In a market economy, even a globalized one, prosperity and technological progress, growth and employment are driven forward not by the state, but rather by the market, or to be more precise, by competition among private companies. We advocate competition among companies in the areas of performance and innovation. Every possible effort should be made at the national and the international level to ensure viable competition. In addition to competition among companies there is also competition among nation-states to attract new businesses and industry, the so-called location competition. In this competition, each country tries to preserve existing capital and jobs or to lure new capital and jobs to its territory. From an economic and political perspective, nothing can be said against international competition when the goal is the most efficient national administration, the best education system, the most innovative research landscape, or the most productive public infrastructure. All of this creates greater prosperity and improves the living conditions of the people.
What is problematic, however, is what might be called the race to the bottom among nation-states. In order to keep capital and jobs in a country or to attract them from elsewhere, actual wages, business taxes, and social standards in industrial countries are being driven further and further down, and environmental protection is suffering wanton neglect. For less developed countries, this means a decline in their chances of improving their social and ecological standards within the framework of economic development. Here, traditional economic policy reveals a strange contradiction: While the economy is becoming increasingly international, politics is reverting to an increasingly outdated nation-state mode of thinking. It is responding to the globalization of markets with the renationalization of politics. I call this a fateful, real economic downward spiral, at whose end there are no winners but only losers. The race to the bottom is the wrong path, both from an economic and a political standpoint, because it distorts and disrupts international competition among companies. It leads to recessive developments, growing unemployment, and increasing national debt. It prevents the optimal allocation of resources. It undermines the economic, social, and ecological foundations of our society. [ . . . ]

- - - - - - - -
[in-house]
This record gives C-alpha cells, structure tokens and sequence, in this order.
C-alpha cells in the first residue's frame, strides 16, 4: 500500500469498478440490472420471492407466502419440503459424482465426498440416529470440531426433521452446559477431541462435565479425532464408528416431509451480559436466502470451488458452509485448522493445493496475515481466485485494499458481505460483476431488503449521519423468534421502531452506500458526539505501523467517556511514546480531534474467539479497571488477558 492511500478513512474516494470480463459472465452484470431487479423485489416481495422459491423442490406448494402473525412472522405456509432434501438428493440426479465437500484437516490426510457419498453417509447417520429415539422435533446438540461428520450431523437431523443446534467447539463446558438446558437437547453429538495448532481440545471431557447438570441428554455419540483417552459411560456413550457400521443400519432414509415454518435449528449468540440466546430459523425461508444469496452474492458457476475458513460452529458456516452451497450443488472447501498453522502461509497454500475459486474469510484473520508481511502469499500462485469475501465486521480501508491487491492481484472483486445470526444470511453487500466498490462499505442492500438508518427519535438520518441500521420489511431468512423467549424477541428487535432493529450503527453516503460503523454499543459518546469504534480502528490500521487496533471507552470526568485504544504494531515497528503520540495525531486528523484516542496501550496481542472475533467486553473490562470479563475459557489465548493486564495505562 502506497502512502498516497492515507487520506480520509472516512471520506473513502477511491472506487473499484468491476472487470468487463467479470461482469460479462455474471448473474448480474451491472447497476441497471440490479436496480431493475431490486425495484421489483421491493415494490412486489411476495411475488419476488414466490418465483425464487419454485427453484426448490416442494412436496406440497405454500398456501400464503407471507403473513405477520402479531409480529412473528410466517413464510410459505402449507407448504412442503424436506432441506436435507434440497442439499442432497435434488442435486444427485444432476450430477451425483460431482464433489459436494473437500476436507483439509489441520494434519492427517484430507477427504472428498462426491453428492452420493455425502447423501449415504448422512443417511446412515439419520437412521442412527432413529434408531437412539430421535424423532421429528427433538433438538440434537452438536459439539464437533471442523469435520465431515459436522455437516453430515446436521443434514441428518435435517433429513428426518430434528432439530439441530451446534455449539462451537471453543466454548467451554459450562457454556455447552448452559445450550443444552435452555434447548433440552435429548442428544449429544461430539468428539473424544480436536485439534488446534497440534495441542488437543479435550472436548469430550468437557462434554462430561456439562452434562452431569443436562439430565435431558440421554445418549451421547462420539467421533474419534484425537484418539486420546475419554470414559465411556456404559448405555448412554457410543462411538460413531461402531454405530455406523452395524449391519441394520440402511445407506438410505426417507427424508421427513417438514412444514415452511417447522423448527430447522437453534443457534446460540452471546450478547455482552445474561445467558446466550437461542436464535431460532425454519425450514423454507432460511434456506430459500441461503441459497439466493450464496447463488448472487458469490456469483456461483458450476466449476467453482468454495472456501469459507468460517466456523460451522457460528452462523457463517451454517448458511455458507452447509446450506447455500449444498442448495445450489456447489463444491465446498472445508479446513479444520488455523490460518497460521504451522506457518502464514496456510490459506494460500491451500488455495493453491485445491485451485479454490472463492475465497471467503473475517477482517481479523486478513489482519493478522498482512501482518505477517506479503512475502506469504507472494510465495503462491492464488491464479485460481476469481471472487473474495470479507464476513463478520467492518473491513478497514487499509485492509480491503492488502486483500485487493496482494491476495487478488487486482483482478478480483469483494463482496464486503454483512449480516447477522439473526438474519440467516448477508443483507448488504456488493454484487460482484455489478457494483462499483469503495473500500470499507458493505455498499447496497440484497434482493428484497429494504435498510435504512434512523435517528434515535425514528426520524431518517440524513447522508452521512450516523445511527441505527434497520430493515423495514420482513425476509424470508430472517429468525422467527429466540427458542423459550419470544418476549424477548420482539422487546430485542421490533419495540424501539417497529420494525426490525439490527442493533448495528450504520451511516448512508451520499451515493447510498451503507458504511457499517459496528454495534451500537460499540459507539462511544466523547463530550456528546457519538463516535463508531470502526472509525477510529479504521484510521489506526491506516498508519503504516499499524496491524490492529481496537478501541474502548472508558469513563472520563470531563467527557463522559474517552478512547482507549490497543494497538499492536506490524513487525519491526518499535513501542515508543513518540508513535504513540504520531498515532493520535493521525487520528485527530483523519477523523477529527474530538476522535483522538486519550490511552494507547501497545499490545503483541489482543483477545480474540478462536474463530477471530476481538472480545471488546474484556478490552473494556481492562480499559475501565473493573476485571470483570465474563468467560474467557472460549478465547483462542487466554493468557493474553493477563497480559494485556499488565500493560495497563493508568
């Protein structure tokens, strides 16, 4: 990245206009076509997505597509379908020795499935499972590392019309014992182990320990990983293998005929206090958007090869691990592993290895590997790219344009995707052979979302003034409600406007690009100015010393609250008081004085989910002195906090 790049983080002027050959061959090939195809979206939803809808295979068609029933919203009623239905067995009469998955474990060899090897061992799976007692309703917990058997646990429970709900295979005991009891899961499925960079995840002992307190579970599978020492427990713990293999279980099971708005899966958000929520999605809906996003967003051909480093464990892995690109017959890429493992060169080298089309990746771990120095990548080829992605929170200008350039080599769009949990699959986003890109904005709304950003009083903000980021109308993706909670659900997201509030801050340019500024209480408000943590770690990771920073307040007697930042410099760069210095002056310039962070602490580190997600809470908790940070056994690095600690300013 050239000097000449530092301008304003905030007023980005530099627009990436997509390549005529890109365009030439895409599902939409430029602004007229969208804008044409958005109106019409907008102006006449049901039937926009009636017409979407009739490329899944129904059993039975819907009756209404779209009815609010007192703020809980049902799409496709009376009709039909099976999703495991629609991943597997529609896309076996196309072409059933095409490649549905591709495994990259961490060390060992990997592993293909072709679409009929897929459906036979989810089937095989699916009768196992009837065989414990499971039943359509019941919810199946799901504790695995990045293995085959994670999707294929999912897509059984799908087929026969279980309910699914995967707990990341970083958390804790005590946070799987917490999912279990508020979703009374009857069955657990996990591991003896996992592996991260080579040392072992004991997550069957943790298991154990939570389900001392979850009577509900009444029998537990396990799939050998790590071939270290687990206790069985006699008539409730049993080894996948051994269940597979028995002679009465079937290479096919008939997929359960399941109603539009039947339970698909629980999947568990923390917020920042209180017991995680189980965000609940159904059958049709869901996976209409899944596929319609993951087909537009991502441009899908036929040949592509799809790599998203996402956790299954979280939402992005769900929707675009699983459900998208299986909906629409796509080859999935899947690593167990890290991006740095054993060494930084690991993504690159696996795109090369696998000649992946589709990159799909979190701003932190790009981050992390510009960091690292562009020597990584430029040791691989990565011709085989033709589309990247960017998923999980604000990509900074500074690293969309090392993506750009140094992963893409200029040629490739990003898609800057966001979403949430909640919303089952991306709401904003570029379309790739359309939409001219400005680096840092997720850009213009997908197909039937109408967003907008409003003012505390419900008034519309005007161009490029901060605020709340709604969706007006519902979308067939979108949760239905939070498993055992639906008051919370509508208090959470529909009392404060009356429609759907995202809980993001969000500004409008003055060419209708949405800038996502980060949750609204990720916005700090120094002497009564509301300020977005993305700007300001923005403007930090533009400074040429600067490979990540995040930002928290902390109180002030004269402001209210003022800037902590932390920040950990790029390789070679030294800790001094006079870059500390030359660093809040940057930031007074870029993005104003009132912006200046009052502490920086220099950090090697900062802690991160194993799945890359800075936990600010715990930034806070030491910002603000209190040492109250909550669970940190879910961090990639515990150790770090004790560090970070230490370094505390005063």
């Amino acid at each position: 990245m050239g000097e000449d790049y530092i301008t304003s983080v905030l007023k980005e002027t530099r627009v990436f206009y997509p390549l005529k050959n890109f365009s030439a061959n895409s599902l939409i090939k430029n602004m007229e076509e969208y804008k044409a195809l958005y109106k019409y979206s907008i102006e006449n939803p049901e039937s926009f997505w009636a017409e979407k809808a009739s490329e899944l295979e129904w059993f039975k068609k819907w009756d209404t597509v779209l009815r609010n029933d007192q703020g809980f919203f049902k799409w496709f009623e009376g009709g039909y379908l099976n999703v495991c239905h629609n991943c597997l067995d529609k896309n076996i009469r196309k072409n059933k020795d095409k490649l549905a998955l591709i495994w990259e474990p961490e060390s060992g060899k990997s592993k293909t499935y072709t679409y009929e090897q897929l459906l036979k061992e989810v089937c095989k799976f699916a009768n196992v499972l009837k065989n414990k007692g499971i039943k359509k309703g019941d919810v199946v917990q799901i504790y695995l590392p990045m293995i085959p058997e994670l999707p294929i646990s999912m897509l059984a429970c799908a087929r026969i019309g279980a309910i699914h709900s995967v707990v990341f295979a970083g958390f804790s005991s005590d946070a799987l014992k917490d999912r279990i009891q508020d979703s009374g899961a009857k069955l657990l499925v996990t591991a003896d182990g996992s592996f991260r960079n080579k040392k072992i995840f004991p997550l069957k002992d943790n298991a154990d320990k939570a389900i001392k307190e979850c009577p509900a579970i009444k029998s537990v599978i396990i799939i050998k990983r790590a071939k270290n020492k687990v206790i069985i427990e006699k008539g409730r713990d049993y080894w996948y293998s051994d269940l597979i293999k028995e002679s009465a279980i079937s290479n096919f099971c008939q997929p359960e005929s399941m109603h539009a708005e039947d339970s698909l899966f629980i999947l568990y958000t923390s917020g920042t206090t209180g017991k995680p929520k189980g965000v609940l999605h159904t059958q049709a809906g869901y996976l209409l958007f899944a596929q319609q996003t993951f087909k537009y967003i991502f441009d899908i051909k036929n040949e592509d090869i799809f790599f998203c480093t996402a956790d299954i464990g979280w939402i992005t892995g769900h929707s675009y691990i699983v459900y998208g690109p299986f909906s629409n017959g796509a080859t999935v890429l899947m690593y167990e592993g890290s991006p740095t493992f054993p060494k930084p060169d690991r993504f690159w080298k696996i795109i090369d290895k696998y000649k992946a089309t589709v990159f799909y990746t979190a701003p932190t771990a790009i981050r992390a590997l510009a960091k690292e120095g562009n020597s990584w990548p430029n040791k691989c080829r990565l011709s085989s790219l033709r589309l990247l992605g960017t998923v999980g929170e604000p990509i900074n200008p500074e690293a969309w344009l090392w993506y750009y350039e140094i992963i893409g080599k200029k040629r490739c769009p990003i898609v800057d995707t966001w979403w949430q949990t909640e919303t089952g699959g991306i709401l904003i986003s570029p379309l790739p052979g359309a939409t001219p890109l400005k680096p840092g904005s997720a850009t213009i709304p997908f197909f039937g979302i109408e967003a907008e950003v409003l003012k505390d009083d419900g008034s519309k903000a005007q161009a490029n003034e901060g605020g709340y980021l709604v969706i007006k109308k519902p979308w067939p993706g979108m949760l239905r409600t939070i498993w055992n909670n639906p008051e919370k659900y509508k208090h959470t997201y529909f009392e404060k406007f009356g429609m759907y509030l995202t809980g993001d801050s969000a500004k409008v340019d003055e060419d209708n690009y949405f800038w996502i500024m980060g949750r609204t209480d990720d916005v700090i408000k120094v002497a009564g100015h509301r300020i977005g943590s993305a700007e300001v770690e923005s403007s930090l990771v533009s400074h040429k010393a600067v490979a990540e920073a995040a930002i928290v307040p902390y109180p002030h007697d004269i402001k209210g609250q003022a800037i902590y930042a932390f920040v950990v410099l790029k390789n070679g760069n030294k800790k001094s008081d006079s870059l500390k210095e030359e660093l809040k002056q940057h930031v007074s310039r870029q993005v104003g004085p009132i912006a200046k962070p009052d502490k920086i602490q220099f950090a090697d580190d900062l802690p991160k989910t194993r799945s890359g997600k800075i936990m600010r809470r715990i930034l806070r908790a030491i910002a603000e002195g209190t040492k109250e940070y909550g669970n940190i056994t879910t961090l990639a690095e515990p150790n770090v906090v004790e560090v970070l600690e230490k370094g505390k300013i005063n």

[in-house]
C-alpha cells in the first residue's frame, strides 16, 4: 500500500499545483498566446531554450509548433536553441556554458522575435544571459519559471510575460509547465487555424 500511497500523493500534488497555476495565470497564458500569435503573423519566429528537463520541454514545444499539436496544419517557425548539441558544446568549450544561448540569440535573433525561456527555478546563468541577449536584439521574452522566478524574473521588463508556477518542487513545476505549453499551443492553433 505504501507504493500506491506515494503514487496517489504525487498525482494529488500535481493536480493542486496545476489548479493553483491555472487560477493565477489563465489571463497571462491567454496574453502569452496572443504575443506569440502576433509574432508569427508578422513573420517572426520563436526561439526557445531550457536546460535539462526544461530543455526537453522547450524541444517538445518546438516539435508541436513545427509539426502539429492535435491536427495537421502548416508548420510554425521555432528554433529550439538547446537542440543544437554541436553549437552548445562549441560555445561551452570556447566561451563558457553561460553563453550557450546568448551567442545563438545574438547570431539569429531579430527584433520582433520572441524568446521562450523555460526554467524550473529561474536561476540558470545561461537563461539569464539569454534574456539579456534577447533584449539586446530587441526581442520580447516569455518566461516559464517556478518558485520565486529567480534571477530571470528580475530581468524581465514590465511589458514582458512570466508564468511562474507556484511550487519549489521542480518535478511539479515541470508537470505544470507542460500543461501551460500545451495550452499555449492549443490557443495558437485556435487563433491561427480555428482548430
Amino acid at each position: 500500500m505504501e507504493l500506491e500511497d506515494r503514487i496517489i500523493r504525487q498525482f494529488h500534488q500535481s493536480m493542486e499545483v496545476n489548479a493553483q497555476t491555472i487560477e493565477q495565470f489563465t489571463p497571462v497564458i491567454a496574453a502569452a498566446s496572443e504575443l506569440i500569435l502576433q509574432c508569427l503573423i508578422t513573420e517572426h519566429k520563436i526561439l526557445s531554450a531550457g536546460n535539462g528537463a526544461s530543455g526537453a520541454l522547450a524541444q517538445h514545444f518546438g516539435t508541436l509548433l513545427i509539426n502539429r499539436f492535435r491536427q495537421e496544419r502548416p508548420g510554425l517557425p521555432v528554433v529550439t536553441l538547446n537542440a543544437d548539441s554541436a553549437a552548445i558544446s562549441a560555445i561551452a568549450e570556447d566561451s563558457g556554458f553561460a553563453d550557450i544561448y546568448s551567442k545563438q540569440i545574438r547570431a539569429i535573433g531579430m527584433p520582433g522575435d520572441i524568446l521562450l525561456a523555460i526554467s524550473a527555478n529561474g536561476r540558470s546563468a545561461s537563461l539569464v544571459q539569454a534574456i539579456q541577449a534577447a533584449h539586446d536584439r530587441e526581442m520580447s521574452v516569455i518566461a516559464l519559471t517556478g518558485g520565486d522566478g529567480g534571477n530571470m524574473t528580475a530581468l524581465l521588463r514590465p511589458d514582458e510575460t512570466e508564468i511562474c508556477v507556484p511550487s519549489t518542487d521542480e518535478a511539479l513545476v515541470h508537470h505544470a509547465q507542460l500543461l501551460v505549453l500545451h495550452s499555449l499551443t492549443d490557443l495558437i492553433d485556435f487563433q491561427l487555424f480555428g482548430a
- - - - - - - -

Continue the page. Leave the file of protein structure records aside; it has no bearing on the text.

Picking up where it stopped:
From an economic perspective, the politics of wage pressure is also the wrong track, since lowering real wages weakens domestic demand, promotes recessive trends, and increases the need to keep exporting more and more. If all the industrial countries were to act according to the same philosophy, then this approach would fail, solely on the basis of simple arithmetic. It is impossible for all countries to achieve export surpluses simultaneously, since one country’s exports are always another country’s imports. And the overall sum of the trade balance of all the participants in global trade has to be zero. That is why aggressive export policy fostered by state wage dumping cannot add up. The race to the bottom among nation-states is by no means the inevitable result of globalization. It is the result of an erroneous political course. And this course can be corrected. [ . . . ]